Neonatal sepsis is a bacterial infection in the blood. It is found in infants during the first month of life. This may become a serious condition. If you suspect your baby has this condition, contact your doctor right away.
The cause relates to the baby being exposed to bacteria. Early onset sepsis that develops within the first week is from the mother (via the placenta or from passing through the birth canal). Late onset sepsis that develops after one week is from the caregiving environment. Intrapartum antibiotics have been successful in preventing early onset bacterial sepsis.
Some factors related to your pregnancy or health also add to the chance that your baby can get this condition:
Labor complications resulting in traumatic or
Water has broken more than 18 hours prior to giving birth
Fever or other infection while you are in labor
Need for a catheter for a long time while you are pregnant
The following factors increase your child’s chance of developing neonatal sepsis:
Baby is born more than three weeks before your due date (premature)
Going into labor more than three weeks before your due date
Baby is in distress before being born
Baby has a very low birth weight
Baby has a bowel movement before being born, and fetal stool is in the uterus
Amniotic fluid surrounding the baby has a bad smell, or the baby has a bad smell right after being born
Male babies are at greater risk for neonatal sepsis than female babies.
In most cases, symptoms are present within 24 hours of birth. In almost all cases, they will be present within 48 hours of birth. If your baby has any of these symptoms do not assume it is due to neonatal sepsis. These symptoms may be caused by other, less serious health conditions. However, if your baby does have any one of them, see your doctor.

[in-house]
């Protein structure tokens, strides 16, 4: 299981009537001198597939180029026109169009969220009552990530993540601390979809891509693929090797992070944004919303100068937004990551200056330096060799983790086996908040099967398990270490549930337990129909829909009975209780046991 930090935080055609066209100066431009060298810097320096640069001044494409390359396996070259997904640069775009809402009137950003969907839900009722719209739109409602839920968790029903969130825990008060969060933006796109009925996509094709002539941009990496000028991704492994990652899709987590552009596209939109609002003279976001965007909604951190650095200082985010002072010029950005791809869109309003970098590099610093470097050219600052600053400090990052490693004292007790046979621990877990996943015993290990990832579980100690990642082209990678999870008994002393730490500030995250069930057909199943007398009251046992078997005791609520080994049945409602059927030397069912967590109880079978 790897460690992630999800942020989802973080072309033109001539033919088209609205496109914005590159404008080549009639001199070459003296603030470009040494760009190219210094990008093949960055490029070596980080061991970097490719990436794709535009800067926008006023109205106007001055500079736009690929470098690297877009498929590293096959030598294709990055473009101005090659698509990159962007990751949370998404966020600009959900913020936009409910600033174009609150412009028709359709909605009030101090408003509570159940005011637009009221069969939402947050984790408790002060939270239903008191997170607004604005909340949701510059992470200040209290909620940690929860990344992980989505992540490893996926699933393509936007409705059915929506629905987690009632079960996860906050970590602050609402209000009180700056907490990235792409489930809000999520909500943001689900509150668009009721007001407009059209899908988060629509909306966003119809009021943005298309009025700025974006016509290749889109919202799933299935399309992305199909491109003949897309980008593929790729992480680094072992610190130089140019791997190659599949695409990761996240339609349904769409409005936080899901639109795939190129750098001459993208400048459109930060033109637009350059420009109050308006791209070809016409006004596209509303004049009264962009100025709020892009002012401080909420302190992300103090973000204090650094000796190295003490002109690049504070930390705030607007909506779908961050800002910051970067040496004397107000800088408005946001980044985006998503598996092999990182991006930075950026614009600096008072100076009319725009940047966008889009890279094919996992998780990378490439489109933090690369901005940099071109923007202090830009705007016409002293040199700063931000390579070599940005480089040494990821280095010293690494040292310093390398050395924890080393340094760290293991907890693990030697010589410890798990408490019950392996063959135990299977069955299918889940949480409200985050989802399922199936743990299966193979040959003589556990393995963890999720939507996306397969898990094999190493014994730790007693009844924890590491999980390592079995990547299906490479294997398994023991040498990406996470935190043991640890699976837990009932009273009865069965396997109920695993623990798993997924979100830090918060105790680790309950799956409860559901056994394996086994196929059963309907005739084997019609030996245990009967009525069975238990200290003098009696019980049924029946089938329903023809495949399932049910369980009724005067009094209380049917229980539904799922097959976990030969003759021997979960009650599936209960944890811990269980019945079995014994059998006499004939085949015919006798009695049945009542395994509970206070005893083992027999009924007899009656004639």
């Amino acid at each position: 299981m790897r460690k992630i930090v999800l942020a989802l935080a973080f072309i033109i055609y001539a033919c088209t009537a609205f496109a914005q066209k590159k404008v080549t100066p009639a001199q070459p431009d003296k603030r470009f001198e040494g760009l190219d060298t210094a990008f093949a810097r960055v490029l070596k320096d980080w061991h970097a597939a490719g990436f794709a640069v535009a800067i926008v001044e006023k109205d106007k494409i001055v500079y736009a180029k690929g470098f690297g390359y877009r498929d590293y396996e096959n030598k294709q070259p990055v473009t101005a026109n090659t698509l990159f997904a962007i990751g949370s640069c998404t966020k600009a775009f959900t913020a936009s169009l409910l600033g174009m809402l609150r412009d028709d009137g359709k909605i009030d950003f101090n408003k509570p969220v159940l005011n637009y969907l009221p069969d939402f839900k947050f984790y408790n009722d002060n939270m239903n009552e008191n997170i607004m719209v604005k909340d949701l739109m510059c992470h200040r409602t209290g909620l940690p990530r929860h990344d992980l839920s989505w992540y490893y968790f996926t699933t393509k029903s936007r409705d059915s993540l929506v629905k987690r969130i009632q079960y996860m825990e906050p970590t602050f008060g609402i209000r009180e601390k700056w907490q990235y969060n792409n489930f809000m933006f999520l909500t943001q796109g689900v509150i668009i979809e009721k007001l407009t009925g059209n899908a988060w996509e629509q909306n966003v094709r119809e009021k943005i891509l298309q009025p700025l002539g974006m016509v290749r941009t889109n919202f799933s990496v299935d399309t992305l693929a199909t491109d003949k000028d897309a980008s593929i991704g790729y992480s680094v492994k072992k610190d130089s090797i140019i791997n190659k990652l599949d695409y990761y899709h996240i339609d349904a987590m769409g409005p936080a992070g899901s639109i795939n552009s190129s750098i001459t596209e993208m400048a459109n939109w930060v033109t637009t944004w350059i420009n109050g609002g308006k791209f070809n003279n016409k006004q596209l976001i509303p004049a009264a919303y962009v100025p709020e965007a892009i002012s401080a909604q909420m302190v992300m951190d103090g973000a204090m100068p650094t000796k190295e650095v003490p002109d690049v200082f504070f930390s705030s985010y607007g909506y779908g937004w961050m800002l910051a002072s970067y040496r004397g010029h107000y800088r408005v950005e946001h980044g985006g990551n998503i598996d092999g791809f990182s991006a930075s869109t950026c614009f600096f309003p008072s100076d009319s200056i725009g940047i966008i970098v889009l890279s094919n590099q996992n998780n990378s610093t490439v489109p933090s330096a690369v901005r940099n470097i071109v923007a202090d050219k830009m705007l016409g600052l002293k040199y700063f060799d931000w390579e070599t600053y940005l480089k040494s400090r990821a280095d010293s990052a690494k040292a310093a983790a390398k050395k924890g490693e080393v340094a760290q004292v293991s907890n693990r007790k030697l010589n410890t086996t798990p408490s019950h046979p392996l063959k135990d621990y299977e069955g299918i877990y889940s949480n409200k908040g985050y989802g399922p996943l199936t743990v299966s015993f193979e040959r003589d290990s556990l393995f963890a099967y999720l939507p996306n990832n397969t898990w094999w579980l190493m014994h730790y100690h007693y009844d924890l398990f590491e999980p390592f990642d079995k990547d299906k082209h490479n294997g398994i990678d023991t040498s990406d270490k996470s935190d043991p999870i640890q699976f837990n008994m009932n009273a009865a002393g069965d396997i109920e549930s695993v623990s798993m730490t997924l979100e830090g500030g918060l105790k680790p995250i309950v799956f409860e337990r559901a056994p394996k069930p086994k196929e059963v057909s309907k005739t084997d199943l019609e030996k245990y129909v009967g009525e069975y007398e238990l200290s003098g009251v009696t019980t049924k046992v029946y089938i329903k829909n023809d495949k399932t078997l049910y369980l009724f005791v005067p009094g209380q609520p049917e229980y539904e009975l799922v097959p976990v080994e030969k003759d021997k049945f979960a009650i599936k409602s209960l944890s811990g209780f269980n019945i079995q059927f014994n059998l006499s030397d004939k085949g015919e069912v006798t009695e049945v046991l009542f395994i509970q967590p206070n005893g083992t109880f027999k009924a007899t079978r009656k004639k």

Talk with the doctor about the best treatment plan for your baby. Treatment depends on how severe the condition is. Treatment may last 2-21 days. In general, neonates suspected of sepsis are hospitalized for at least two days to wait for culture results.
A well-appearing infant may be monitored without antibiotics. The infant is
when cultures are negative. Culture-proven sepsis is treated for 7-21 days, depending on the location of the infection.
Treatment options include:
Antibiotic medication may have to be given intravenously (IV).
The baby may need to receive fluids, glucose, and electrolytes through an IV.
The baby may need to be given
or have help with his ventilation (breathing).
To reduce your baby’s chance of getting neonatal sepsis, your doctor may take the following steps:
If you have given birth to a baby with neonatal sepsis before, your doctor may give you antibiotics close to your due date. This can kill dangerous bacteria in the birth canal before the baby is exposed to it.
The doctor can test you for the bacteria before your due date and give you antibiotics to get rid of it if needed.
Breastfeeding may also help prevent sepsis in some infants.
Please be aware that this information is provided to supplement the care
provided by your physician. It is neither intended nor implied to be a
substitute for professional medical advice. CALL YOUR HEALTHCARE PROVIDER
IMMEDIATELY IF YOU THINK YOU MAY HAVE A MEDICAL EMERGENCY. Always seek the
advice of your physician or other qualified health provider prior to
starting any new treatment or with any questions you may have regarding a